I recently tackled a new issue: how to get children to practice mindful activities (Mindful Games for Kids, 10 Aug 2017). In that post I said, “I can’t picture an 8 year-old sitting on a cushion, silently counting in- and out-breaths.” Now a post on the Trike Daily blog (A. Tzelnic, 2 Aug 2017), “Little Buddhas in the Classroom,” tells me that I may have underestimated the possibilities. Perhaps starting Chem 201 classes by putting away phones followed by 30 seconds of silence?
Disclaimer: the post describes 4th-6th graders so 10-12 year-olds?
Meditation traditions (zen, for example) often encourage meditation without any thought of personal gain. However, this has not prevented researchers from looking for possible benefits (and harms) that meditation might bring about. Stress, focus, attention management have all been investigated, and now researchers are looking into academic performance.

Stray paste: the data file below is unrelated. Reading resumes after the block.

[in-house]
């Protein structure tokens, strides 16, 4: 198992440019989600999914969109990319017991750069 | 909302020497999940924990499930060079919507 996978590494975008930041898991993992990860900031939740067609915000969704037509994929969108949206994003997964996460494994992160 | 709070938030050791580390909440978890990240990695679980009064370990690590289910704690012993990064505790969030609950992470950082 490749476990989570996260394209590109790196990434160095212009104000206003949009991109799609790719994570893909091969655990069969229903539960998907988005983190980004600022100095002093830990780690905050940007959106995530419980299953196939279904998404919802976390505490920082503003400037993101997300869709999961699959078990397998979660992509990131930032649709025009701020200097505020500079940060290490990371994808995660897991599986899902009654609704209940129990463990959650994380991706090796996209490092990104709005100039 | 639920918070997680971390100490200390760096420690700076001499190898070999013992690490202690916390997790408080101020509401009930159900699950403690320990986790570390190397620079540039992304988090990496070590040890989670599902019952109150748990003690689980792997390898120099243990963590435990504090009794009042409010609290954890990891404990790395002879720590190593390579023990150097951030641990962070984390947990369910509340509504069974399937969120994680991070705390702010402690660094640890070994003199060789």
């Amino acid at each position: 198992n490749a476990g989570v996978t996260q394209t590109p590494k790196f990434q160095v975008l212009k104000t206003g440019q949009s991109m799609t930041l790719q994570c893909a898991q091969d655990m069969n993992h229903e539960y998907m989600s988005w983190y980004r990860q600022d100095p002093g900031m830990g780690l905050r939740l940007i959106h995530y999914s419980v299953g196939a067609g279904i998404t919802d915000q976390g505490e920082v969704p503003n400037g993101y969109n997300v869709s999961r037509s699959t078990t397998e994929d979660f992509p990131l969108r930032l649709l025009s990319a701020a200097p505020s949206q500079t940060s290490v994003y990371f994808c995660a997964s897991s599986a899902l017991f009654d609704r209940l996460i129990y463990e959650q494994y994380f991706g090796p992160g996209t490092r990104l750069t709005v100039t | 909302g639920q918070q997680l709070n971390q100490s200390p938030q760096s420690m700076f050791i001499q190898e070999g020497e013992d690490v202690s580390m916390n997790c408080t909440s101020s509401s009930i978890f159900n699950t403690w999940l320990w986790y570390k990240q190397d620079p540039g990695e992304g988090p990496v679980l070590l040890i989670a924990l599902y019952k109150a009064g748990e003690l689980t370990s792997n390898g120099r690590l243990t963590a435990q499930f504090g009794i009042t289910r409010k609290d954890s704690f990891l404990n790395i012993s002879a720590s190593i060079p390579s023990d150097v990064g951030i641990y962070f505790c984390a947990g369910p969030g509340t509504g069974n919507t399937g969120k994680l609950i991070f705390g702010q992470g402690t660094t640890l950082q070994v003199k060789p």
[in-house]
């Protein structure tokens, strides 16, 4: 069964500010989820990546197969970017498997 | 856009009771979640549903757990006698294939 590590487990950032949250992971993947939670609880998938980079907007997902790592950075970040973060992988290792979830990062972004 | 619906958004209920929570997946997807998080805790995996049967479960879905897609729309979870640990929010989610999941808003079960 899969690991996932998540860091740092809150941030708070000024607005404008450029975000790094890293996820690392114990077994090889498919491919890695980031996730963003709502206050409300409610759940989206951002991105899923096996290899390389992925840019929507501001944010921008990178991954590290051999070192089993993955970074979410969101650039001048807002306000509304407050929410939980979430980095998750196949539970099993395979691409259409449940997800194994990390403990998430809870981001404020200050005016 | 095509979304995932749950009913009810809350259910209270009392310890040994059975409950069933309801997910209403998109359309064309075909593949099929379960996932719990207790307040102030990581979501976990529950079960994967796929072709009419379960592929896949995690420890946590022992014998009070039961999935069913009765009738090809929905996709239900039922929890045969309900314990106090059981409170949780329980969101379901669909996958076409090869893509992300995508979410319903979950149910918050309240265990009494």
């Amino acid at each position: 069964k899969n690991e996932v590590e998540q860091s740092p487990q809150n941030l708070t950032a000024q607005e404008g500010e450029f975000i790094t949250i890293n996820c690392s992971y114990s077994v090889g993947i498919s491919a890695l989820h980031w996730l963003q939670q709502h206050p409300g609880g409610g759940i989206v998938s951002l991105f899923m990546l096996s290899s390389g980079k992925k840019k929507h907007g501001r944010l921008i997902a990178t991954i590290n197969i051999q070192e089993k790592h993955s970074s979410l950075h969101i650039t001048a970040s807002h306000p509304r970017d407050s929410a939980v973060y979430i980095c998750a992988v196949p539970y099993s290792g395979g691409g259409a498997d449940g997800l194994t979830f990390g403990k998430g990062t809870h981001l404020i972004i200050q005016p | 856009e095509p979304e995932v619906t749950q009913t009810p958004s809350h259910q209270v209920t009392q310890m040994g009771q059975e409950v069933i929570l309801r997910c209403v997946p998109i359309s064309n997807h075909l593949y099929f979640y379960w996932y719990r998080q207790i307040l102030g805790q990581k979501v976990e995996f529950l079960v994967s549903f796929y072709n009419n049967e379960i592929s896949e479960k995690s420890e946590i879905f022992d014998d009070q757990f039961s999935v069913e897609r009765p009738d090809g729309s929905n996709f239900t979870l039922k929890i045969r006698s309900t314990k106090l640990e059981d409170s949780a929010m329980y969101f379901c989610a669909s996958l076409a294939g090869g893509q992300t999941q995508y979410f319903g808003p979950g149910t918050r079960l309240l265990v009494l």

con·tem·plate – verb, “look thoughtfully for a long time at”
It might seem like contemplation has a natural role to play in education. Learning anything new would seem to involve looking, being thoughtful, investing time. But nothing can raise student (and faculty and administrator) highbrows faster, or higher, than suggesting that classroom time be given over to silent contemplation. So a recent Washington Post story (To get students to focus, some professors are asking them to close their eyes, Washington Post, A. Reiner, 7 Apr 2016) about Bryn Mawr physical chemistry professor, Michelle Francl, and her use of silent contemplation to lead students through some of the mathematical mysteries of quantum mechanics got me thinking … so much of organic chemistry is visual. What might my students gain if I paused over a complicated structural formula and said a la Francl, “We’re going to take a minute and a half and just look at it”?